Details

The Carousel of Time


The Carousel of Time

Theory of Knowledge and Acceleration of Time
1. Aufl.

von: Bernard Ancori

119,99 €

Verlag: Wiley
Format: PDF
Veröffentl.: 06.12.2019
ISBN/EAN: 9781119681441
Sprache: englisch
Anzahl Seiten: 304

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Beschreibungen

<p>Based around the image of a carousel, this book uses epistemological theory to tackle the paradoxical acceleration and deceleration of time that is experienced by many. The consequence of this paradox is the observance of the past, present and future coinciding, where acceleration is combined with perfect immobility. <i>The Carousel of Time</i> proposes a model that focuses on a complex network of individual actors, and their relation to the analysis, structure and evolution of our socio-cognitive space–time. The first part of the book, "Foundations", presents the key bases of this model, as well as the notions that must be understood and integrated. The book then analyzes the concept of "Space", defining the parameters of the network’s boundaries, and finishes with an exploration of "Time". This third part links the temporality of the network to its spatial characteristics and studies its evolution.</p>
<p>Foreword ix</p> <p>Acknowledgments xv</p> <p>Introduction xvii</p> <p><b>Part 1. Foundations </b><b>1</b></p> <p><b>Chapter 1. Information, Communication and Learning </b><b>3</b></p> <p>1.1. Claude Shannon’s model 4</p> <p>1.1.1. Ralph Vinton Hartley, Claude Shannon’s forerunner 5</p> <p>1.1.2. Claude Shannon’s formula and the two fundamental theorems of telegraphic communication 6</p> <p>1.1.3. The eight main characteristics of the Shannonian theory of communication 9</p> <p>1.2. Gregory Bateson’s model 11</p> <p>1.2.1. The immanent mind and the Batesonian definition of information 11</p> <p>1.2.2. The Batesonian categorization of learning 13</p> <p>1.2.3. The eight main characteristics of Batesonian communication theory 16</p> <p><b>Chapter 2. Self-organization and Natural Complexity </b><b>23</b></p> <p>2.1. Self-organization and information creation 23</p> <p>2.2. Meaning of information in a hierarchical system 31</p> <p>2.2.1. Order from noise versus organizational noise 31</p> <p>2.2.2. Complexity and complication 33</p> <p>2.2.3. Meaning of information in a hierarchical system 36</p> <p><b>Chapter 3. Human Memory as a Self-organized Natural System </b><b>41</b></p> <p>3.1. The theory of functional localization or invented memory 42</p> <p>3.1.1. The theory of functional localization 42</p> <p>3.1.2. Against functional localization 45</p> <p>3.2. Neural Darwinism and inventive memory 47</p> <p><b>Chapter 4. Hypotheses Linked to the Model </b><b>63</b></p> <p>4.1. Six hypotheses relating to the structure of the network 64</p> <p>4.2. Eight hypotheses relating to the evolution of the network 70</p> <p>4.2.1. Assumptions related to inter-individual communication 71</p> <p>4.2.2. Hypotheses related to intra-individual cognition 74</p> <p><b>Part 2. Space </b><b>81</b></p> <p><b>Chapter 5. Scope, Dimensions, Measurements and Mobilizations </b><b>83</b></p> <p>5.1. Inter-individual communication and learning 85</p> <p>5.2. Categorization and learning 92</p> <p>5.2.1. The creative analogy of weak novelty: the example of Planck’s formula 95</p> <p>5.2.2. The creative analogy of radical novelty: Gregory Bateson’s “grass syllogism” 101</p> <p><b>Chapter 6. Provisional Regionalization and Final Homogenization </b><b>113</b></p> <p>6.1. Formation of clusters of actors and regionalization of the network space 114</p> <p>6.2. Instability and erasure of regions within the network 124</p> <p>6.3. Evolution of information production at the level of the global network and at the level of each cluster of actors 132</p> <p><b>Part 3. Time </b><b>141</b></p> <p><b>Chapter 7. Propensities to Communicate, the Specious Present and Time as Such, the Point of View from Everywhere and the Ancestrality’s Paradox </b><b>143</b></p> <p>7.1. Propensities to communicate and the specious present 144</p> <p>7.2. Subjective time, objective time and time as such 151</p> <p>7.3. A point of view from nowhere or a point of view from everywhere? 156</p> <p>7.4. On an alleged “ancestrality’s paradox” 161</p> <p><b>Chapter 8. Déjà-vu and the Specious Present </b><b>171</b></p> <p>8.1. A history of interpretations of the déjà-vu phenomenon 172</p> <p>8.2. Déjà-vu and the specious present: an interpretation 179</p> <p><b>Chapter 9. The Acceleration of Time, Presentism and Entropy </b><b>187</b></p> <p>9.1. Historical time, irreversibility and end of time 188</p> <p>9.2. On the sensation of acceleration of time and presentism 193</p> <p>9.2.1. A psychological interpretation of the acceleration of time 193</p> <p>9.2.2. A socio-historical interpretation of the acceleration of time 197</p> <p>9.3. Irreversibility of time and entropy of the network 202</p> <p>9.3.1. A brief presentation of the genesis of the entropy concept 203</p> <p>9.3.2. The entropy law and network trajectory 205</p> <p>9.3.3. Entropy theory and trajectory of the complex socio-cognitive network of individual actors 209</p> <p><b>Chapter 10. Temporal Disruptions </b><b>213</b></p> <p>10.1. The translation of beliefs 216</p> <p>10.2. Revisions of beliefs and the possible worlds semantics 219</p> <p>10.3. The weak transformation of beliefs: learning and normal science 222</p> <p>10.4. The radical transformation of beliefs: learning and scientific revolution 226</p> <p>Conclusion 235</p> <p>References 249</p> <p>Index 269</p>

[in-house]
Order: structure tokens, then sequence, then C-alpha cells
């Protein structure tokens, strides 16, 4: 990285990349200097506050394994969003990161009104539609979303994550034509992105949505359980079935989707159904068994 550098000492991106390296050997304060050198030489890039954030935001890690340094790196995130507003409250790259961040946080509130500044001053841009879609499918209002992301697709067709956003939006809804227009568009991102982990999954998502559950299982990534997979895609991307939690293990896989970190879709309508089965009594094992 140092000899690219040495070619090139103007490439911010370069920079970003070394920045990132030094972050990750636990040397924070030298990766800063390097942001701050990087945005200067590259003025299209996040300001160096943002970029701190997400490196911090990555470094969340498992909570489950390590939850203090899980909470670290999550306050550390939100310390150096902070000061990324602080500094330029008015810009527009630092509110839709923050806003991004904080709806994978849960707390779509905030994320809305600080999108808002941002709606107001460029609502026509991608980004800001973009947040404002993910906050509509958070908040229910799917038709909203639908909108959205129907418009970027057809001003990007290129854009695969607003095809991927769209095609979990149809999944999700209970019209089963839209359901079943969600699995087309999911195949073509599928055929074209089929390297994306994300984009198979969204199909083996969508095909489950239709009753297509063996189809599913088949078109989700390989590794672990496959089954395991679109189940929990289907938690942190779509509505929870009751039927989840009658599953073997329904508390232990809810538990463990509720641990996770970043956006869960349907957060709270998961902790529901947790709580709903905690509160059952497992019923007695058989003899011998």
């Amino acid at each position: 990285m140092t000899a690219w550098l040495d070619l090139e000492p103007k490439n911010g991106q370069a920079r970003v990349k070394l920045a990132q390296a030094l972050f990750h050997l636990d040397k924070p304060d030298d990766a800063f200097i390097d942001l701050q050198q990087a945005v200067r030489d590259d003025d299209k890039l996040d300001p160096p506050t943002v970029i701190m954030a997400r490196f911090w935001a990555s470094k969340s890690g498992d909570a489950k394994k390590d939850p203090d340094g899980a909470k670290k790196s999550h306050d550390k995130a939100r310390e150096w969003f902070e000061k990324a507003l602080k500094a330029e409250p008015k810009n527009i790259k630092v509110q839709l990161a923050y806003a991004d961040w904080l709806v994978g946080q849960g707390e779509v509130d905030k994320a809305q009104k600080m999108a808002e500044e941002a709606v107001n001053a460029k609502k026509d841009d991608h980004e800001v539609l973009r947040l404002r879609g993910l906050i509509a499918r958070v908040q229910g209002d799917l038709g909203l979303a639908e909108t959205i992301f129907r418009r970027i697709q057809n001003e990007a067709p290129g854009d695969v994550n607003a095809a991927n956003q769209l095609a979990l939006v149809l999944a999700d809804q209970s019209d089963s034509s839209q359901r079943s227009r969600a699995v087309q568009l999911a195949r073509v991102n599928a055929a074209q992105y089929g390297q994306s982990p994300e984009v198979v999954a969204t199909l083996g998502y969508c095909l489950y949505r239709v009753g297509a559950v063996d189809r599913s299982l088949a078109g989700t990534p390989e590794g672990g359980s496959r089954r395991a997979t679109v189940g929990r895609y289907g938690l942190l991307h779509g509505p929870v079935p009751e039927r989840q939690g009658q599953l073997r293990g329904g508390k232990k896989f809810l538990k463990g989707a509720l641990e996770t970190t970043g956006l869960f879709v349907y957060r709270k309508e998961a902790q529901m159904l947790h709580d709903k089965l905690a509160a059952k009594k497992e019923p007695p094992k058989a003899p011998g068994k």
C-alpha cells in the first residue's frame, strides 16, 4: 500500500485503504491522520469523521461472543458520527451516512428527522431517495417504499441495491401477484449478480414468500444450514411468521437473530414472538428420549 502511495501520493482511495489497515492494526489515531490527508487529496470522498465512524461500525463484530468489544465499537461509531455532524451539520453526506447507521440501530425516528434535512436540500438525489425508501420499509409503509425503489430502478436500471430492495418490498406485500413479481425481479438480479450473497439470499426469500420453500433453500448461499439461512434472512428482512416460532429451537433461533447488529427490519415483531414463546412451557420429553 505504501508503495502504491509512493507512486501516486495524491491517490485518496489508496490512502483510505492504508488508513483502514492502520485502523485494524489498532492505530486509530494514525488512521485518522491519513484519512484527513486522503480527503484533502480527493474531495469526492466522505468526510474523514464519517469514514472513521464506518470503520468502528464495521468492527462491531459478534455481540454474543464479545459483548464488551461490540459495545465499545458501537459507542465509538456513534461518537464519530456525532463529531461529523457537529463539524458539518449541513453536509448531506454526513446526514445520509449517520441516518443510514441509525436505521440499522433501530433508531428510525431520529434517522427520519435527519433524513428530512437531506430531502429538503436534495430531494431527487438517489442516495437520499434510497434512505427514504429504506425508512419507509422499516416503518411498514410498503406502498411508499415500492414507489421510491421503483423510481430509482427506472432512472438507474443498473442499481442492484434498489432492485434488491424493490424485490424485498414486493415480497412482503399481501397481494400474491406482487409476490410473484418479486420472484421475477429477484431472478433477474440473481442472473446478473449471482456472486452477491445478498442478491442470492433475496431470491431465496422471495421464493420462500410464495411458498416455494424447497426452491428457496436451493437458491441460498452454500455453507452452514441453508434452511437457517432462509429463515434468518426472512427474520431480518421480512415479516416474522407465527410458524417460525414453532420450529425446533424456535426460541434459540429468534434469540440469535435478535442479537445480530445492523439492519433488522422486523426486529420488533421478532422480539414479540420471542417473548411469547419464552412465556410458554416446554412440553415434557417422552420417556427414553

<p><b>Bernard Ancori</b> is Professor Emeritus of Epistemology and History of Science at the University of Strasbourg, and Researcher at The Henri Poincaré Archives – Philosophy and Research on Science and Technology, France.</p>

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